For those who haven't heard, the verdict on Cardinal Pell has just come out. Shocker - he's been found guilty.
If you've been living under a rock, Cardinal George Pell (the highest ranking member of the Roman Catholic Church in Australia) was (a while ago now) accused of sexually assaulting underage boys. Strangely enough, he denied this claim. After some time, he has now been found guilty, and that verdict has been released.
It's the latest in a long line of higher-ranking religious men, particularly in the Roman Catholic Church, who have been accused - and found guilty - of sexually assaulting minors. If you don't know much about it, go watch Spotlight on Netflix when you've got a couple of hours. It does a great job of telling the story.
But I think people are starting to ask the question - why is this such a widespread issue? How has this happened? And so that's something I thought I'd take a look at.
Let's say that you are a man in the Roman Catholic Church. You're quite devoted to your church, and so you decide to spend some time and become one of the clergy. You can't marry, and you spend a number of years in seminary, and some time as a deacon, before becoming a priest. It's a lot of hard work to get there, and there's a lot of pressure.
When you do become a priest, you promise to obey what the bishop says, stay celibate (don't have sex), and live a Godly life. That last one in particular can be a lot to live up to. But now, as a priest, you have certain privileges. You can minister to those under your care, and you learn about things that you didn't know before.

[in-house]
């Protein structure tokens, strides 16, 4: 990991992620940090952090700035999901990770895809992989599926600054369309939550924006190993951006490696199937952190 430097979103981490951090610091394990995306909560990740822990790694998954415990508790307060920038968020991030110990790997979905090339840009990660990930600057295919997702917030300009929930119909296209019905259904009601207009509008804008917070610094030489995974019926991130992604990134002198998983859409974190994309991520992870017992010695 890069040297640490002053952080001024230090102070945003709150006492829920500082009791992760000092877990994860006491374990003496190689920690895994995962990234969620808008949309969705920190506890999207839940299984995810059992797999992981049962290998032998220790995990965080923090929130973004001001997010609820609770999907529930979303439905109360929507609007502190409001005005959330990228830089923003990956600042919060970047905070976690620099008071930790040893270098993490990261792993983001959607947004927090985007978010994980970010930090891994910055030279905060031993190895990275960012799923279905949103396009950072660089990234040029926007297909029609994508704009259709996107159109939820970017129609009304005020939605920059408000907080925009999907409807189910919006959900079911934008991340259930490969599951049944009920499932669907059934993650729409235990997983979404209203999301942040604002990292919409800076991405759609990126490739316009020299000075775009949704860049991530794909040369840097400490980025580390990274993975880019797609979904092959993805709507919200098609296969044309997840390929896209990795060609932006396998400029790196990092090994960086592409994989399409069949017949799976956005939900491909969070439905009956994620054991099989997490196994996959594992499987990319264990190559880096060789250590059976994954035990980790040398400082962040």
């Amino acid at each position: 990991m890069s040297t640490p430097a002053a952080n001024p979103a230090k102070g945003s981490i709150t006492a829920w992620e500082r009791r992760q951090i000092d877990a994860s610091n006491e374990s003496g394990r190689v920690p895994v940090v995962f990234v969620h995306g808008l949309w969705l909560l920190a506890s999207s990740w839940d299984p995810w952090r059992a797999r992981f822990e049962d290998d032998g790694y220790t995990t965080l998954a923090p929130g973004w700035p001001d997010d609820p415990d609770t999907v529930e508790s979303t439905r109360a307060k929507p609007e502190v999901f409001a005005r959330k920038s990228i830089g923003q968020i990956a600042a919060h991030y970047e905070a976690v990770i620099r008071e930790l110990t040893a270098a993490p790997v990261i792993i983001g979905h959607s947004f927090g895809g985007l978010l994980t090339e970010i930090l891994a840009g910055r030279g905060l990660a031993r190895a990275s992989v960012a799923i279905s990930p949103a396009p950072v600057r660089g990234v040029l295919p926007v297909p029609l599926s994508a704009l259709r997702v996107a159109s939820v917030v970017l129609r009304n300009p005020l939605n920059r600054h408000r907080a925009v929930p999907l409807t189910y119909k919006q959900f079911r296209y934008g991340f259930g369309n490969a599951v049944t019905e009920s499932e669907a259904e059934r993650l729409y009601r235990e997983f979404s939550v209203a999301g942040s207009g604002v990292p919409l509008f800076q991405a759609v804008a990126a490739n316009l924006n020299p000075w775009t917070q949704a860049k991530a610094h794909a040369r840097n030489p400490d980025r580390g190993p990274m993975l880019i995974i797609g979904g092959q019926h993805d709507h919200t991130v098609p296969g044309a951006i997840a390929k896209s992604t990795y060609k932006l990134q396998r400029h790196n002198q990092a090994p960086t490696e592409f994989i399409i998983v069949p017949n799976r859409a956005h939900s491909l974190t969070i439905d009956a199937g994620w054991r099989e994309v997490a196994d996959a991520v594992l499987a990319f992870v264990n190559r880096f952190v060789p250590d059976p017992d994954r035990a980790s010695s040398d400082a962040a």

You're given power that you didn't have before. You have a certain level of access - both to areas, and to people, that you didn't have before. And there is a level of secrecy, or at least, lack of transparency, around many things that happen. Things are kept in confidence - after all, this is the point of the confessional. All that you would have to add to this volatile mix is an opportunity.
I should note. I do not intend this to mean that people join the priesthood explicitly to do these things. That would be highly (and, I'm fairly certain demonstrably) incorrect to suggest. What I do believe is the case, however, is that some people, when introduced to this environment - where they are given power, access, secrecy, and opportunity, and are under pressure - can use that in a bad way. Many won't, and haven't. When I'm saying 'many' and 'some', by the way; I'm meaning in comparison to the total number of priests. Not just as, this is a lot of people. Because it is, as you probably know, a large number of priests that have offended in this way. But in terms of percentage - it's about 4%. (At least, according to this study that I'm looking at.)
Unfortunately, churches - and not just Roman Catholic ones - can create situations which make it easier and less visible for leaders to hurt others in this way. Thankfully, we are now realising this, and starting to put measures in place to ensure that this doesn't happen again, now or in the future.
But I think this is also something that you can apply in different ways, to different organisations, and with different crimes. When you have this mix of power, access, secrecy, pressure, and opportunity - sometimes, even people that we'd think of as quite good, can turn down paths that are really quite terrible. It's why, more and more, people are emphasising the importance of transparency within organisations. Of accountability, and even rest.
There's a lot of work to be done. But perhaps, slowly, we might start to see some changes happening. Until then - keep pushing.